The Onslaught Revelation #1
Onslaught has been feeding on the cast-off lives of the dead and resurrected. Now he has a means of reinstating the permanence of the grave. Can Nightcrawler and Legion stop him before the Cruciball comes to its charnel conclusion?
There is a lot to unpack in this faux-finale, and most of it is exceptionally good. Every so often, I’ll come across a book that is so perfectly constructed, so well written, that I have to immediately go back and read it straight through again. This was definitely one of those books.
Ordinarily endings make me feel a little bit melancholy, especially when the book’s been good, but luckily it looks as though the story of Nightcrawler, David, and his, ahem, Legionnaires will continue (with Blindfold!) after Inferno. This knowledge, alongside the return of Kurt’s beard (dapper facial hair, for the win), made the fact of the wait a lot easier to bear.
In terms of story, the revelation of Onslaught as the unacknowledged Jungian Shadow of the fledgling nation, and the underlined importance of acknowledging and embracing that shadow, was absolutely perfect. This dovetailed with Fabian’s purifying trip through metaphorical hell (first physical, then emotional) emphasizing the importance of confession, the necessity of it, if one is to receive forgiveness and grace. It was interesting that Spurrier pulled tiny little tidbits from many different religions and fused them into the discovery of The Way.
I would say that it was a little bit tone deaf to rename one of the few practicing Muslim characters after a term most widely associated with Christianity (calling her Congregation) but the evolution of Dust’s powers was beautiful and refreshing to see.
Thinking about this story, I keep returning to the idea of the Shadow. Krakoa is a paradise, all of the characters and many of the writers kept pushing this idea of the nation’s ‘perfection’ without realizing that the only true perfection found in this, or any, universe is sterile death. There can be no corruption without life to feed it, and no life without a modicum of rot. By attempting to banish the shadow of a nation, or a person, by refusing to see and acknowledge it, the Shadow grows in power and destruction.
No one, in this story, attempted to deny their shadow with more insistence than Charles Xavier. He presents a saintlike, unflappable, flawless image, despite his many repugnant actions. He shoves his feelings down into the crevices of his personality. And in the depths, they flourished. Contrast this with Nightcrawler, who is very aware of his limitations, and who worked to transcend them, for the sake of other people, and it’s easy to see why he was the one who finally understood what was happening to the people of Krakoa.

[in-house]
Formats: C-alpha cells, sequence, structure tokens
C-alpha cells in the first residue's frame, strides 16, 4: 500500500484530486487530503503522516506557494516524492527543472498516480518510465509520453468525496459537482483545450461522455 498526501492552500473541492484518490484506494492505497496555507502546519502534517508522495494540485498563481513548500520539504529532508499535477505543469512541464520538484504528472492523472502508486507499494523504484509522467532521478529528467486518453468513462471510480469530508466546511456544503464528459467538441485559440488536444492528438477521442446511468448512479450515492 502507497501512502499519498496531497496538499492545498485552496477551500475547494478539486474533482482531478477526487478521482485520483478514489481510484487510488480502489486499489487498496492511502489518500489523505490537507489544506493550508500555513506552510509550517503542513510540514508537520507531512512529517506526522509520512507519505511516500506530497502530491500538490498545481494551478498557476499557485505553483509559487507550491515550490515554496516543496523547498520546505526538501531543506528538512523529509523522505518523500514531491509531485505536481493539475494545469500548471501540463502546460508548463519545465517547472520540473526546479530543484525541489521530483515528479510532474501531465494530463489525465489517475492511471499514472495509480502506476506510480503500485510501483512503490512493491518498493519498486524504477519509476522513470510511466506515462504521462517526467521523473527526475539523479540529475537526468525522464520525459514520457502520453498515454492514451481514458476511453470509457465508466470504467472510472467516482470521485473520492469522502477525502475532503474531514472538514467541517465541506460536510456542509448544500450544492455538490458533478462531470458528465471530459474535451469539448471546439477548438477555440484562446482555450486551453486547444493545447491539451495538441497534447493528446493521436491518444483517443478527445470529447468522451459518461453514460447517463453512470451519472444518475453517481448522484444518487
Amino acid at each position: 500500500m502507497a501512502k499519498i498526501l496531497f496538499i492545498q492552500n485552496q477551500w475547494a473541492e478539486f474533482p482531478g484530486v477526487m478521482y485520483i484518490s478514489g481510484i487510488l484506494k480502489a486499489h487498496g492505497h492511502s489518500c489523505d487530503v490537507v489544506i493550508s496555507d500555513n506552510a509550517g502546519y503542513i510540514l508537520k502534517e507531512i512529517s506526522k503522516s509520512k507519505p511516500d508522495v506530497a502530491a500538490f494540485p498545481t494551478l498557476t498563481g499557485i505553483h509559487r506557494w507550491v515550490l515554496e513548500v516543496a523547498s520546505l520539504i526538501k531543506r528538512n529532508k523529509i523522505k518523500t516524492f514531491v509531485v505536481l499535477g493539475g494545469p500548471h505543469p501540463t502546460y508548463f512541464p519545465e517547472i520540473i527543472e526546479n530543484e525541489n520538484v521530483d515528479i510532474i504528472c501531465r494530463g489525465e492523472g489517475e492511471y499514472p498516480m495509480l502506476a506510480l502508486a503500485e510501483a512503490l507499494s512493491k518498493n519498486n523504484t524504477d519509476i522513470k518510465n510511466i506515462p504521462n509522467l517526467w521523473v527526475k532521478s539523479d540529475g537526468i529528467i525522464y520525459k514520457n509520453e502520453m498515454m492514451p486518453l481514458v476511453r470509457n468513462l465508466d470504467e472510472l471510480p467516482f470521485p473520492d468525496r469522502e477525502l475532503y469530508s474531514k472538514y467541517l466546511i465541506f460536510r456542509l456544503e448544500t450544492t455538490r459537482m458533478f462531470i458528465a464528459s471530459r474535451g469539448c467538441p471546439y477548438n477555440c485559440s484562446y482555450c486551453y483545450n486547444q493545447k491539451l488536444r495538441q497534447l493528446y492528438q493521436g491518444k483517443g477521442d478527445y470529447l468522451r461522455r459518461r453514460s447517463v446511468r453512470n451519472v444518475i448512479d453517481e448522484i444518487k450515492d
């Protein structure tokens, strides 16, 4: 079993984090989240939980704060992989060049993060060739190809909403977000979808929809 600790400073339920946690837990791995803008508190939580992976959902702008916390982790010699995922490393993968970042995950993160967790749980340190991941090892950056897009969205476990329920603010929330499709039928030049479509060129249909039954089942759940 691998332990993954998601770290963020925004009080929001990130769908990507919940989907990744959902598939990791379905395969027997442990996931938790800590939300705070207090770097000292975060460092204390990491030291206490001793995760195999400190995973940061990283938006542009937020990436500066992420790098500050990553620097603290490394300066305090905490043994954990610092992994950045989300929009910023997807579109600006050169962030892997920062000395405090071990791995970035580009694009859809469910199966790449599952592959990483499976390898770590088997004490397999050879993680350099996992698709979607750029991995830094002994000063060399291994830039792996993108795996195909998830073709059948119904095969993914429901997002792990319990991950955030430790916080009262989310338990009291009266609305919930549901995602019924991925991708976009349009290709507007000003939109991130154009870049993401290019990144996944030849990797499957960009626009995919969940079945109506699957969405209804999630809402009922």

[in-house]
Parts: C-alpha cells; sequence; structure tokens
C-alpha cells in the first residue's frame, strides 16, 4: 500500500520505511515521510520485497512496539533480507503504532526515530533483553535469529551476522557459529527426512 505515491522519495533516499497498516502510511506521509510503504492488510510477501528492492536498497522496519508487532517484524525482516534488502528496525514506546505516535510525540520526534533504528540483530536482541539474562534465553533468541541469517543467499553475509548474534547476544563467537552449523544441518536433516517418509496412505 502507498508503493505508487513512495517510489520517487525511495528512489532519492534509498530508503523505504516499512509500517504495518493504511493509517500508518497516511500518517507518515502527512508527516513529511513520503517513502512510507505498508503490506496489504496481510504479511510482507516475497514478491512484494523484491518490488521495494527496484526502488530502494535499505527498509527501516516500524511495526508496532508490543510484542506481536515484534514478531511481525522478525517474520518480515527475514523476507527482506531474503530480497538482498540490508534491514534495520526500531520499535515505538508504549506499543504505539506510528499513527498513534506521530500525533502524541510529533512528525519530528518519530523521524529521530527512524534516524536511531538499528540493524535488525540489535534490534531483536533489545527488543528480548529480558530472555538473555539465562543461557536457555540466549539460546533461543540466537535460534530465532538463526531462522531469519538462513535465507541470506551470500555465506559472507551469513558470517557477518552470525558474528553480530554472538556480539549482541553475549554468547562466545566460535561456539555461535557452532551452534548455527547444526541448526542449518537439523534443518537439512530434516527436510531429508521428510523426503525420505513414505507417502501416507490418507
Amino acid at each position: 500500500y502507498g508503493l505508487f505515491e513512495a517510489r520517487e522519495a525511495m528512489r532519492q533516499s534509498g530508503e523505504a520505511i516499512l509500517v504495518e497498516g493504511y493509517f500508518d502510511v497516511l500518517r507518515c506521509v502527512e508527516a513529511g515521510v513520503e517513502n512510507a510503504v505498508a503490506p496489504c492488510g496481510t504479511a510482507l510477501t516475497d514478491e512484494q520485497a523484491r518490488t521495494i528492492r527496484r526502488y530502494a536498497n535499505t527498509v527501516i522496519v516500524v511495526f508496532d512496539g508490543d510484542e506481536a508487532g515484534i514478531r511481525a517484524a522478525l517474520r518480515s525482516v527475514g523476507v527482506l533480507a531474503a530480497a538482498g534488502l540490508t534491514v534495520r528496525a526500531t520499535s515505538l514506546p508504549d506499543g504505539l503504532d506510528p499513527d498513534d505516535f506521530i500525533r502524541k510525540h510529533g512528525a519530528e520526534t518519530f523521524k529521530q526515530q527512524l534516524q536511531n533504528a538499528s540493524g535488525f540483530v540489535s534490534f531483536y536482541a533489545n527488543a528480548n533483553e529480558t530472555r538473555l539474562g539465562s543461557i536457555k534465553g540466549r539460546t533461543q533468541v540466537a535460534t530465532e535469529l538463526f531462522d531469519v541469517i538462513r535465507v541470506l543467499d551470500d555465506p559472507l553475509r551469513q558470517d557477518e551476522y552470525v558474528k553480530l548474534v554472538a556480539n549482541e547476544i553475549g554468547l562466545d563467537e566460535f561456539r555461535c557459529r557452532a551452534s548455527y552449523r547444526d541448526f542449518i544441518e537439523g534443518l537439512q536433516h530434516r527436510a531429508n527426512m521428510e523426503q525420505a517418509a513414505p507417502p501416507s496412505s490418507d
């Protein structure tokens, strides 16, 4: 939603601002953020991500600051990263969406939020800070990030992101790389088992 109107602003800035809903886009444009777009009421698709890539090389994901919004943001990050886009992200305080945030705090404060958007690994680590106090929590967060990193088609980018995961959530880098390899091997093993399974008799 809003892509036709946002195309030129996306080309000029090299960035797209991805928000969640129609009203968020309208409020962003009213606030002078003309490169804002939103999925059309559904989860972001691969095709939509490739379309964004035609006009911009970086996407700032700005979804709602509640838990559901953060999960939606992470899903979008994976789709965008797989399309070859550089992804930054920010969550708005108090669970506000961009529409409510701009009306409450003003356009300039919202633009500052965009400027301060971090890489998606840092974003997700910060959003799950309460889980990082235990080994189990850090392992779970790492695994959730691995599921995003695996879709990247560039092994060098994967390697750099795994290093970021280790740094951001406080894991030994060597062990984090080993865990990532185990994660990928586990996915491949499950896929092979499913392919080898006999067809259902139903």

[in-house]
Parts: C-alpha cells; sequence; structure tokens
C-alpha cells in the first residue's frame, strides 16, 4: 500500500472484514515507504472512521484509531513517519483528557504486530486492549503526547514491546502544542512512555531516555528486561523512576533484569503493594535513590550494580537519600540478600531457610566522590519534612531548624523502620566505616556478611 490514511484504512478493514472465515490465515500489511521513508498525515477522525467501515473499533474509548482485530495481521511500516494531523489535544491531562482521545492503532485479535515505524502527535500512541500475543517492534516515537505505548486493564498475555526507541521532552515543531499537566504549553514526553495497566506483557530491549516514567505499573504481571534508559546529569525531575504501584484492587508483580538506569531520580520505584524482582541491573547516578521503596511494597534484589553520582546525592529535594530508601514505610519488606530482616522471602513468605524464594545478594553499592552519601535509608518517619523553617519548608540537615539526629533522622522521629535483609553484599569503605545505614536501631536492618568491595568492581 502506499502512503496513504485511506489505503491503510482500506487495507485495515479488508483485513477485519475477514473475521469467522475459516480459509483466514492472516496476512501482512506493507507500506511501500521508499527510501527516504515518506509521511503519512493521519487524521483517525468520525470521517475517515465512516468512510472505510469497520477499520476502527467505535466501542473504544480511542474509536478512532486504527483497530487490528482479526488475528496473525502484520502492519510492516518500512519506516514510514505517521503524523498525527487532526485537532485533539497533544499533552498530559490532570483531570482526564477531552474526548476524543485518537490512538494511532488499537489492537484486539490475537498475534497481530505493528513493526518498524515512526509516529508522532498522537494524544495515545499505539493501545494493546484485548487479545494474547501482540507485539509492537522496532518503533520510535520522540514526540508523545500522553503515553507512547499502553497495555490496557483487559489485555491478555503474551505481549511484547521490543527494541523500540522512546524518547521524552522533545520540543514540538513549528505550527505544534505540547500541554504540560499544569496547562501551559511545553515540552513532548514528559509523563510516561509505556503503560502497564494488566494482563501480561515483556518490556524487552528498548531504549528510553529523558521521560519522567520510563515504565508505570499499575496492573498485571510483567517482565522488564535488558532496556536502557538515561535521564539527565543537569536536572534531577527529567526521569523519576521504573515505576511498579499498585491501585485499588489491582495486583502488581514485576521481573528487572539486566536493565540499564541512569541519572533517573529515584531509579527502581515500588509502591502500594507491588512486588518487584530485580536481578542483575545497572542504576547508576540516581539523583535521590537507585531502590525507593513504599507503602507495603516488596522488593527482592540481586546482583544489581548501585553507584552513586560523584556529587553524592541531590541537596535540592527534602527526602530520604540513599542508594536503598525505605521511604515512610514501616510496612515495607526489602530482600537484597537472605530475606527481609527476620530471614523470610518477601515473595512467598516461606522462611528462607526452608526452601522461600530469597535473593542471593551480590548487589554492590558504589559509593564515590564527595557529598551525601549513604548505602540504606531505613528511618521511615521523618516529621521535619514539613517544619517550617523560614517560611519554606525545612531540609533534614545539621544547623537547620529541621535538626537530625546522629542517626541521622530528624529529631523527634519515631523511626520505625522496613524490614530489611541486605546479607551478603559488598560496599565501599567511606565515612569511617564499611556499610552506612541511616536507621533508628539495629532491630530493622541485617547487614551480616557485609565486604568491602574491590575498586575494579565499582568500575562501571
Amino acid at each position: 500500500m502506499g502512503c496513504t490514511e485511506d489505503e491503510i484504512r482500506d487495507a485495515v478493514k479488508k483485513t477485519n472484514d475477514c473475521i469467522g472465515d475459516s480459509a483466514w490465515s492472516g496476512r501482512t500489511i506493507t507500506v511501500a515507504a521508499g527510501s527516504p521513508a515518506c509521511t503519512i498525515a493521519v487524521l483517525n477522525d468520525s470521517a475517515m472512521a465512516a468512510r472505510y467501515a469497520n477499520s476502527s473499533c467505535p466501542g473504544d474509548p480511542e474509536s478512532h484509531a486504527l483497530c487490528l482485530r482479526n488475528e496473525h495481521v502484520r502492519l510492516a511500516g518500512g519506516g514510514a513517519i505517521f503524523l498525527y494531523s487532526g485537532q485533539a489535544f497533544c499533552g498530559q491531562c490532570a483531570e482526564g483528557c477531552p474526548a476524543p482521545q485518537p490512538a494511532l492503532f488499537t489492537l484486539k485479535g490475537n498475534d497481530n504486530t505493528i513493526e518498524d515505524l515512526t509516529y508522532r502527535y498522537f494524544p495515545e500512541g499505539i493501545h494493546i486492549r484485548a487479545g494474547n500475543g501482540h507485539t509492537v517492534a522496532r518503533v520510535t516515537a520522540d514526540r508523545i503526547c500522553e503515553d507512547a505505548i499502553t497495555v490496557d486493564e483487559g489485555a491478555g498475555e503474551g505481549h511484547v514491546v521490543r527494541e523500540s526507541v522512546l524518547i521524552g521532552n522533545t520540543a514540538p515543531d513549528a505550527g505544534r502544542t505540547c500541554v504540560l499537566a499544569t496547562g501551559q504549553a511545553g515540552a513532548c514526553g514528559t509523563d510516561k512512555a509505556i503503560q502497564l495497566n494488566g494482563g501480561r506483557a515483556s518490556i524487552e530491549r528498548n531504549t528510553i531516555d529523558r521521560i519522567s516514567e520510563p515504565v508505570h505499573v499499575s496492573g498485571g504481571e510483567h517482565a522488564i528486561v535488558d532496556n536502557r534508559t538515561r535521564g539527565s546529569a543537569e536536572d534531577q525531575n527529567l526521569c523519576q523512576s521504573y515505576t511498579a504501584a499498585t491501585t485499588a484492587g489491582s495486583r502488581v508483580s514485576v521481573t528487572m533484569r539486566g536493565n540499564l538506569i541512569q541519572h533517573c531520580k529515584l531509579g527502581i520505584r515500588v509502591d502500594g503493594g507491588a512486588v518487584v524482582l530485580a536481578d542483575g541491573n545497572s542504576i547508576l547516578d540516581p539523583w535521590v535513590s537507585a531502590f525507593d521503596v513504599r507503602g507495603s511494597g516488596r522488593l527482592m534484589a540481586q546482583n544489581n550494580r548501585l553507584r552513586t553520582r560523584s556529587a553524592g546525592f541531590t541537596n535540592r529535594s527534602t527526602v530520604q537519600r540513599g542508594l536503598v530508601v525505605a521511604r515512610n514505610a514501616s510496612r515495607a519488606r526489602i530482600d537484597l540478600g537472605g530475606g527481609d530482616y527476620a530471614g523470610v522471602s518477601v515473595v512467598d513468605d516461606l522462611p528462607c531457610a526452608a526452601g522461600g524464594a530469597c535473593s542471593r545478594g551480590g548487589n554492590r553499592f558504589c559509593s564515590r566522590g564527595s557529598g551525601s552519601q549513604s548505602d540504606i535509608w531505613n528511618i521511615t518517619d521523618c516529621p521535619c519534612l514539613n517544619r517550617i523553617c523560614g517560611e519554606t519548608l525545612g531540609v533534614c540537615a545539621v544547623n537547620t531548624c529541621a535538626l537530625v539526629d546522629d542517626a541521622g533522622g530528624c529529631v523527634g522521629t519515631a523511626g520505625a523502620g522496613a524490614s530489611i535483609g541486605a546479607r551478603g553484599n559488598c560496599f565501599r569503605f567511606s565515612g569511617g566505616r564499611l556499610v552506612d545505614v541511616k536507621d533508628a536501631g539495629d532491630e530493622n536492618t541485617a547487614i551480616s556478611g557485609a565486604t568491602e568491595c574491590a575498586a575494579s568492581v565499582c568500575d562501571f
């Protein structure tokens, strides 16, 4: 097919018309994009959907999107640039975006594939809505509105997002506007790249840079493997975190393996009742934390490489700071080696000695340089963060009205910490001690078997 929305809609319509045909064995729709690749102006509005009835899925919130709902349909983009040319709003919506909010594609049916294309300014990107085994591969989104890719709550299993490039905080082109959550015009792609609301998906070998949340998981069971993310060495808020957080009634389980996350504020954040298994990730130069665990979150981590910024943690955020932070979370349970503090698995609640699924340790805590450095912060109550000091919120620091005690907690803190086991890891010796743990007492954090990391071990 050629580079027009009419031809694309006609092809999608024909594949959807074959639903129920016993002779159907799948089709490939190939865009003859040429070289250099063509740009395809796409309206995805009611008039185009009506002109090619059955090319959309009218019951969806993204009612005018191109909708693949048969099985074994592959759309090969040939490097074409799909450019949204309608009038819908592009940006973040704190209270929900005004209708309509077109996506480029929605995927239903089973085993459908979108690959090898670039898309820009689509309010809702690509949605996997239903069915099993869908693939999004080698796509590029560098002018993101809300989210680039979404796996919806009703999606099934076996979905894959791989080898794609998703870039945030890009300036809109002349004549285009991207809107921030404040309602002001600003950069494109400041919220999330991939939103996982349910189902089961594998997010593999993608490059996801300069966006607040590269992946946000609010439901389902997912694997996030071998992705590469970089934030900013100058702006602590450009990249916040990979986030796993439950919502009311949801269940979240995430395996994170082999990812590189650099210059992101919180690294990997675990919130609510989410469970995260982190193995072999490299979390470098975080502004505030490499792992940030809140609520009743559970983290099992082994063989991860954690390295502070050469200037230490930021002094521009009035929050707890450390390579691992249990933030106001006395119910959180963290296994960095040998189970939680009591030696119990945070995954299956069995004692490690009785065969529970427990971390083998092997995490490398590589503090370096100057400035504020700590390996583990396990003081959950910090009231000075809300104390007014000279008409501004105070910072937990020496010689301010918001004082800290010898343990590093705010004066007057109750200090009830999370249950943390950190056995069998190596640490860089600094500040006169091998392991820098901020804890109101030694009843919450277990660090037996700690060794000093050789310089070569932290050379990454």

The psychological underpinnings of the issue were highlighted by the fact that the portal to the temple in the Astral Plane is a mirror. Every religion agrees that self-examination is necessary to reach your full potential and to live as a complete person. Having said that, I have to say that I’m very relieved that the Way is more of a philosophy than a religion. The line about people being allowed to keep their ‘old gods’ was a little bit dismissive of the real, living faiths being practiced in the world, but I appreciated the sentiment.
The art in this story was absolutely astonishing. Bob Quinn is truly an artist to watch. I’m sad that it looks like he won’t be continuing this story (especially after seeing the preview images of Nightcrawler’s new costume, and the beard!) but I will continue to actively seek his work out. I haven’t been so enamored with an artist in a long time. His facial expressions are as exquisite as his action scenes. He’s a remarkable, distinctive talent.
Taken together, this story was an excellent conclusion to Way of X, and a brilliant beginning for what’s to follow.
This story was a beautifully drawn, action packed, philosophically sound, pee-filled season finale. I just can't wait to see what happens next!
The Onslaught Revelation #1: A Unicorn Made of Pasta
- Writing - 10/1010/10
- Storyline - 9.5/109.5/10
- Art - 10/1010/10
- Color - 9.5/109.5/10
- Cover Art - 9.5/109.5/10
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